1Laboratory for Oxidative Stress, Division of Molecular Medicine, Ruder Boskovic Institute, Zagreb, Croatia.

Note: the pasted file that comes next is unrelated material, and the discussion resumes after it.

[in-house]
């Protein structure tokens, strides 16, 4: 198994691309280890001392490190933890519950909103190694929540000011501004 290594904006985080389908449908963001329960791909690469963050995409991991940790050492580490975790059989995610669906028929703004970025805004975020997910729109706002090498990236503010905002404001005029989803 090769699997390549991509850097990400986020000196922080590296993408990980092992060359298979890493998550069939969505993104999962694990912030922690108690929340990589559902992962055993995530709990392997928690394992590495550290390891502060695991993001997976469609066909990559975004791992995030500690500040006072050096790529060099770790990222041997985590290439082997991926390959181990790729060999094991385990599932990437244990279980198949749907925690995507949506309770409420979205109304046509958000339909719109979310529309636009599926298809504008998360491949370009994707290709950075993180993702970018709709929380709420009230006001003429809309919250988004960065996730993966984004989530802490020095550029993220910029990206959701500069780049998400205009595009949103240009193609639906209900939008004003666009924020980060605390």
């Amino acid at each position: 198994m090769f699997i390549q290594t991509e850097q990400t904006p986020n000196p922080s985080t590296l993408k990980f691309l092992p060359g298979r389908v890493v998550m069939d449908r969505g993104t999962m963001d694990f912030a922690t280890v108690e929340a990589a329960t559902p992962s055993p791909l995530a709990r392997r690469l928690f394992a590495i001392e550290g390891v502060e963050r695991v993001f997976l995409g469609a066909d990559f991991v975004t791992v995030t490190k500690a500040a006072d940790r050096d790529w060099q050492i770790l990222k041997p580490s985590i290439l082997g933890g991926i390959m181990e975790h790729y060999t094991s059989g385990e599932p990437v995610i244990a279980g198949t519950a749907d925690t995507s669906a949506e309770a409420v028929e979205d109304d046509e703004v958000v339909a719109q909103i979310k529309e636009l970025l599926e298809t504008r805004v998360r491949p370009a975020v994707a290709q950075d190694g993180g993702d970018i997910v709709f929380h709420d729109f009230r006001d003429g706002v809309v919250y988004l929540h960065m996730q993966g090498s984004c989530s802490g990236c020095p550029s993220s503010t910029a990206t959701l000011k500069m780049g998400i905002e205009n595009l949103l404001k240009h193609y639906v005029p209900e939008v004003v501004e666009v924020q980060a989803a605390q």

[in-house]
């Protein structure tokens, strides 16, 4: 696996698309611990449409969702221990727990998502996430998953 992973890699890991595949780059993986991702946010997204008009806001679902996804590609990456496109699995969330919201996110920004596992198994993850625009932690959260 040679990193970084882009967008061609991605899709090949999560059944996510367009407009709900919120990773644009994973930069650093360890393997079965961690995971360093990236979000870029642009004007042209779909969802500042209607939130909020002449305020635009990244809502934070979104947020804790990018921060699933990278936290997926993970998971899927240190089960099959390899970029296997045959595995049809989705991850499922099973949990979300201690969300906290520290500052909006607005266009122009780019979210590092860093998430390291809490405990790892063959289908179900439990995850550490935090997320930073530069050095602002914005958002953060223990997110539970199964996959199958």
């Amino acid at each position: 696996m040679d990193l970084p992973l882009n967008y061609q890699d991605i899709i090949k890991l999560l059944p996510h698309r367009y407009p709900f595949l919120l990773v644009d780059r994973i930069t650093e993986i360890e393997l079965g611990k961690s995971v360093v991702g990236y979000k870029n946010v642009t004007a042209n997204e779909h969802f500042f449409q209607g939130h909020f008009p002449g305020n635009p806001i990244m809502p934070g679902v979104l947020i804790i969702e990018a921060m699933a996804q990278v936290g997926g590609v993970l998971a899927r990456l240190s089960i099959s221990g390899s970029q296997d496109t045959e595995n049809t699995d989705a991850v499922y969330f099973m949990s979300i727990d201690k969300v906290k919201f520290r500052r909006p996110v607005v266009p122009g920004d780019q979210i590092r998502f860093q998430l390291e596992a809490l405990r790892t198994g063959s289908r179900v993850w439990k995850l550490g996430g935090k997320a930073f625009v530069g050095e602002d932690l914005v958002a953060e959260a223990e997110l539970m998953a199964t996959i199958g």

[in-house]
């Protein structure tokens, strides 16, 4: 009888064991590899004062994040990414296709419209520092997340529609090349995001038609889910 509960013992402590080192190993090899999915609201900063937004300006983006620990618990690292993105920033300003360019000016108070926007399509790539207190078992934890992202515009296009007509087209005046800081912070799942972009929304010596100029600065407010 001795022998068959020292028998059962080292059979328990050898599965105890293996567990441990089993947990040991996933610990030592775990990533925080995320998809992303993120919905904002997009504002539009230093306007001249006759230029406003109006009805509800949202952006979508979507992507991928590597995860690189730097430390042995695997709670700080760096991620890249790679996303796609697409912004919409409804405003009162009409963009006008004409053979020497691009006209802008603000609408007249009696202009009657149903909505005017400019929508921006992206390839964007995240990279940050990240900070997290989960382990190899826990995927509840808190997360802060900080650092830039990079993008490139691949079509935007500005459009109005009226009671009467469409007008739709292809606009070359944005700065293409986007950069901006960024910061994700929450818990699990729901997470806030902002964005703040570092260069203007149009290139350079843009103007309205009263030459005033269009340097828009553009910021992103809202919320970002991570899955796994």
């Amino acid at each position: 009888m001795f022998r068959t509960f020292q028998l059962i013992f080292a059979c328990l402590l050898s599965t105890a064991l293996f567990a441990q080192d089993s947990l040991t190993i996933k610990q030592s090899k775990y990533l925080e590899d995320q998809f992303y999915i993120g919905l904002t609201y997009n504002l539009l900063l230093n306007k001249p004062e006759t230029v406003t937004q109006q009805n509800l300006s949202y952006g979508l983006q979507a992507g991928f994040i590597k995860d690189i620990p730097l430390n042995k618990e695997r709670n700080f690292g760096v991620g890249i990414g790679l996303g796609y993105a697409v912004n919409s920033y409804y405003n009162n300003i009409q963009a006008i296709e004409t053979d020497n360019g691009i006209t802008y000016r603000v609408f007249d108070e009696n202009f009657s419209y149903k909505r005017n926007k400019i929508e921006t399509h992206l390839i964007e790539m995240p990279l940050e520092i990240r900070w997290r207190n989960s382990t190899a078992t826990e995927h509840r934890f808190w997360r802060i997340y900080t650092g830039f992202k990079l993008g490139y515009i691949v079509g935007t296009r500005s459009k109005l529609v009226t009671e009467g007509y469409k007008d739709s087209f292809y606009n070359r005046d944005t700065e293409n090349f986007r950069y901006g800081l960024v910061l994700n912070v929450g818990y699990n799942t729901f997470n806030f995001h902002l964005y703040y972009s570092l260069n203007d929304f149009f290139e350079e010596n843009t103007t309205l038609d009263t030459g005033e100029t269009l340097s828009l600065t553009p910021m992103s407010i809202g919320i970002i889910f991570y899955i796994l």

Significance: It is commonly believed that diabetes mellitus may be associated with cancer. Hence, diabetic patients are at higher risk for hepatocellular carcinoma, pancreatic cancer, colorectal cancer, and breast cancer, but the mechanisms that may link these two severe diseases are not well understood. Recent Advances: A number of factors have been suggested to promote tumorigenesis in diabetic patients, including insulin resistance, hyperglycemia, dyslipidemia, inflammation, and elevated insulin-like growth factor-1 (IGF-1), which may also promote pro-oxidants, and thereby alter redox homeostasis. The consequent oxidative stress associated with lipid peroxidation appears to be a possible pathogenic link between cancer and diabetes. Critical Issues: Having summarized the above aspects of diabetes and cancer pathology, we propose that the major bioactive product of oxidative degradation of polyunsaturated fatty acids (PUFAs), the reactive aldehyde 4-hydroxynonenal (4-HNE), which is also considered a second messenger of free radicals, may be the key pathogenic factor linking diabetes and cancer. Future Directions:Because the bioactivities of 4-HNE are cell-type and concentration-dependent, are often associated with inflammation, and are involved in signaling processes that regulate antioxidant activities, proliferation, differentiation, and apoptosis, we believe that further research in this direction could reveal options for better control of diabetes and cancer. Controlling the production of 4-HNE to avoid its cytotoxicity to normal but not cancer cells while preventing its diabetogenic activities could be an important aspect of modern integrative biomedicine. Antioxid. Redox Signal.37, 1222-1233.